Future of Bibliographic Control

I went to the Library of Congress open meeting on bibliographic issues a couple of weeks ago. Interesting, but I think they have a long way to go. This meeting was a good stab at understanding users, both searchers and catalogers, but the tricky part is the model and system interface. How to support links and mashups and massive content generation and cataloging? There was some talk about tagging, but the anti-spam algorithms needed for low-trust, low-authority cataloging are far beyond the expertise and budgets of libraries.

The official writeup and lots of notes by Karen Coyle are good places for more thorough coverage.

Bernie Hurley from UC Berkeley gave a talk on issues today with MARC (see Karen’s notes). This was far more interesting than I expected, mostly because it was fact-based. Some tidbits:

  • MARC cataloging is expensive, even when outsourced to India
  • thesis cataloging is different, the subject areas tend to be outside of the established categories
  • MARC has more information than they use (have 175 fields but 2/3 of search is on just 3 and they show a maximum of 27)
  • it does not have the information that is needed for search and faceted browse (from Andrew Pace, NC State)
  • the book height and depth are measured for shelving, but we need the weight and thickness for mailing them (also from Andrew)

The main fields they use are:

  • Author
  • Title
  • Subject keywords
  • Date for sorting
  • LC Classification

Several speakers, both from the podium and the floor, were pinning their hopes on full-text search. I presume that is because they haven’t tried implementing it. I appreciate the optimism, but full-text is Muggle Technology, not magic. Full-text is great for finding the next 20% or 30% of stuff, but most of your good results come from great metadata (including links and attention data). As Dan Clancy (Google Book and Google Scholar) pointed out, book search is much harder than web search precisely because you don’t have as much link data (metadata). No one had any good ideas about how to get access to all that text so it could be indexed. Well, ideas besides Google Book.

Hey, why wasn’t Brewster Kahle invited? Maybe the LoC already knows what he thinks, but a position paper would be handy for the rest of us.

On-line access to content is working OK. The only complaints were about the URL fields in library catalogs. If you don’t know what MARC is, take a moment to look over MARC 856, Electronic Location and Access. It’s a little more complicated than the <a> tag.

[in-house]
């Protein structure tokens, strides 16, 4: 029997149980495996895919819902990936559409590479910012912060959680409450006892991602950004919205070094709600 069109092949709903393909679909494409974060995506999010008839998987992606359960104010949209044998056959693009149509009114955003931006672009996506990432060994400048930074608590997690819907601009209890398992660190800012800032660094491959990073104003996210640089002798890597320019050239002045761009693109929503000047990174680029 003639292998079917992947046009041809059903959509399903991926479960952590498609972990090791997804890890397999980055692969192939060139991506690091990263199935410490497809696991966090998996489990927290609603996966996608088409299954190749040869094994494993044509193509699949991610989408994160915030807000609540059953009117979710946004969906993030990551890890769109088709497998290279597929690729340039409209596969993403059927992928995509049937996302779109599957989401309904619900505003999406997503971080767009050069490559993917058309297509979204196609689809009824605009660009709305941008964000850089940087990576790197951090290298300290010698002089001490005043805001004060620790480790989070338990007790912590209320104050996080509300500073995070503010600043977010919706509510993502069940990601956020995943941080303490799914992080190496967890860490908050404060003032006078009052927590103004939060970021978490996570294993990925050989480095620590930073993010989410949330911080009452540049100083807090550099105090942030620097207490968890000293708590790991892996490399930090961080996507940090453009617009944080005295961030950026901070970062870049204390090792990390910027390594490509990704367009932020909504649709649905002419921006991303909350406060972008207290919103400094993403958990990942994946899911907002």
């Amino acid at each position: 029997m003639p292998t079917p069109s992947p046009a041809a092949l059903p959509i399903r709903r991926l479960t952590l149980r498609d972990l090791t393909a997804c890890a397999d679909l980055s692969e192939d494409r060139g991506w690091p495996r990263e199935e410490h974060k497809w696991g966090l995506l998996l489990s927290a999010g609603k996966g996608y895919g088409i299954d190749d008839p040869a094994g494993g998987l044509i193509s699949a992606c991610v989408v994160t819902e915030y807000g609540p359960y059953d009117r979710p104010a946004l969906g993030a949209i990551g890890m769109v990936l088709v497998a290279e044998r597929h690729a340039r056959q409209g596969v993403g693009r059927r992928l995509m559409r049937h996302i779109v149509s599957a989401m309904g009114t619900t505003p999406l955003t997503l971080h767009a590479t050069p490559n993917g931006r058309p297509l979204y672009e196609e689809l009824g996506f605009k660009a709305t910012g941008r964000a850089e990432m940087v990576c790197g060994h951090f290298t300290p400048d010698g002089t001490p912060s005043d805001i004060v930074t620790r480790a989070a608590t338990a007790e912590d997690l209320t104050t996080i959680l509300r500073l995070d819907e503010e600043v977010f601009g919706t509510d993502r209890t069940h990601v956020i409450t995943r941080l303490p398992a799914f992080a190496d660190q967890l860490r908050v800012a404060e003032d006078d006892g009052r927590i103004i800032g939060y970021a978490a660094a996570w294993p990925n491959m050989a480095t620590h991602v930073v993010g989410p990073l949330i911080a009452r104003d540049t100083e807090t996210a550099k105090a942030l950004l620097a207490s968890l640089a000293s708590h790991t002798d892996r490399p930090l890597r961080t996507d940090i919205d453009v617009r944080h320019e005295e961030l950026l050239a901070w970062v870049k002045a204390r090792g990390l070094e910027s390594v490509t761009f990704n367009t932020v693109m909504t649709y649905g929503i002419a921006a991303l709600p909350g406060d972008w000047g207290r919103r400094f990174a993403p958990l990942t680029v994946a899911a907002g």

The day started with an interesting and dangerous talk by Timothy Burke on the wonders and difficulties of serious research using our current tools (see Karen’s notes). It was mostly about searching techniques, though it wasn’t really explained that way. I would have been happier if he’d started with some terminology from Marcia Bates. The personal view was helpful, but this should be well-understood stuff by now.

The danger is aiming our tool efforts primarily at the expert user. That way lies disaster. There is really only one way to do this and succeed, and that is to follow the Rob Pike architectural rules:

  1. Simple things are simple.
  2. Hard things are possible.
  3. You don’t have to understand the whole system to use part of it.

Once you do this, the fancy tools can be built on top of it. If you design for the fancy stuff, the system will never be simple and it will probably be over-fit to an old problem (like MARC is today).

One other point from Burke’s presentation, universities no longer teach how to do literature search. Each discipline has general techniques and domain-specific ones (think chemical structure search), and this cannot be fobbed off on some other department. Striking out on your own might help avoid the prejudices of the field, but it can also mean missing and reinventing a lot of stuff.

I also saw some premature target lock-on. For example, converting subject headings to strings of standalone “subject keywords” is a lot of work, and is primarily useful for faceted browsing. Faceted browsing is good, but it is only one approach. We may be using facets because they are the best we can do with the HTML-based web apps of the past five years. Is it right for five years from now, when the conversion is done or did we just blow a wad of cash on another dead technology?

Finally, I should have asked Andrew Pace how much NC State spent on Endeca.

A side note — Google did a poor job of hosting this event. We had to park a half-mile away, there were no power strips for laptops, I couldn’t get back on the GoogleGuest net after 10AM, we had a “mini kitchen” instead of the usual wide array of free munchies (dang!), and lunch was “here’s a map of the area”. No one stood up to say “let me know if there are any problems”. A few people got power by unplugging the massage chair. Worst of all, the committee was ushered off to the Google Cafeteria, so there was no way to talk with any of them over lunch. Why have an open meeting if you aren’t going to eat together? That was golden time with users, and it was squandered.

1 thought on “Future of Bibliographic Control

  1. I agree with you almost 100%.
    Full-text search can be a quagmire and it certainly is not enough for real research. All those fancy technologies like NLP and concept clustering that fell over on the Web are far more useful in this situation.
    Faceted search makes all that MARC stuff useful at least, and the dates are far more reliable than web pages.
    Obsessing about converting subject headings is silly — they’re not meant to be used as topic entries, there’s a whole weird art to using LCSH and it’s not particularly good for end-users.
    Thanks for the citation to Rob Pike, I do like that formulation and am glad to give credit where it’s due.


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